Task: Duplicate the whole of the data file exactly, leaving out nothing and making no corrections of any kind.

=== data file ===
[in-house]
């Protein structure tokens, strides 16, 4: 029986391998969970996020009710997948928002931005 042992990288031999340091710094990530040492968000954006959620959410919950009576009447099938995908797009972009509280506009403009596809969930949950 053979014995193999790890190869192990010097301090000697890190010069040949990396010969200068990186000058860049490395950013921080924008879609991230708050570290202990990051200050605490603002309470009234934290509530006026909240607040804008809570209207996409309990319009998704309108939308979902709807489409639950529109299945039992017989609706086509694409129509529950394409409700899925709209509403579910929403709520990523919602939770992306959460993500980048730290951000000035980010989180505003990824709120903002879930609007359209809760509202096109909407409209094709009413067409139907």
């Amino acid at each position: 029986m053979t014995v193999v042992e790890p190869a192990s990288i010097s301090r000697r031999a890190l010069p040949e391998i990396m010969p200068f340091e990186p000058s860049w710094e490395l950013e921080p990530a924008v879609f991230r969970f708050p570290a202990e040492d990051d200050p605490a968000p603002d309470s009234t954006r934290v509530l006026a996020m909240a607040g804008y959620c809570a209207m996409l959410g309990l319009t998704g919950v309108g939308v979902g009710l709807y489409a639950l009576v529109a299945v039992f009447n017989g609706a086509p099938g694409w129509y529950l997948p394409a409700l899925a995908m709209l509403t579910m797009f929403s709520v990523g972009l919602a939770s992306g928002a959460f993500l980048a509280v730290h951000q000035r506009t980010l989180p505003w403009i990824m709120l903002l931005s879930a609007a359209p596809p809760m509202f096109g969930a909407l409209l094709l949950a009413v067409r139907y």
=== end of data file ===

[in-house]
């Protein structure tokens, strides 16, 4: 029986391998969970996020009710997948928002931005 042992990288031999340091710094990530040492968000954006959620959410919950009576009447099938995908797009972009509280506009403009596809969930949950 053979014995193999790890190869192990010097301090000697890190010069040949990396010969200068990186000058860049490395950013921080924008879609991230708050570290202990990051200050605490603002309470009234934290509530006026909240607040804008809570209207996409309990319009998704309108939308979902709807489409639950529109299945039992017989609706086509694409129509529950394409409700899925709209509403579910929403709520990523919602939770992306959460993500980048730290951000000035980010989180505003990824709120903002879930609007359209809760509202096109909407409209094709009413067409139907």
């Amino acid at each position: 029986m053979t014995v193999v042992e790890p190869a192990s990288i010097s301090r000697r031999a890190l010069p040949e391998i990396m010969p200068f340091e990186p000058s860049w710094e490395l950013e921080p990530a924008v879609f991230r969970f708050p570290a202990e040492d990051d200050p605490a968000p603002d309470s009234t954006r934290v509530l006026a996020m909240a607040g804008y959620c809570a209207m996409l959410g309990l319009t998704g919950v309108g939308v979902g009710l709807y489409a639950l009576v529109a299945v039992f009447n017989g609706a086509p099938g694409w129509y529950l997948p394409a409700l899925a995908m709209l509403t579910m797009f929403s709520v990523g972009l919602a939770s992306g928002a959460f993500l980048a509280v730290h951000q000035r506009t980010l989180p505003w403009i990824m709120l903002l931005s879930a609007a359209p596809p809760m509202f096109g969930a909407l409209l094709l949950a009413v067409r139907y």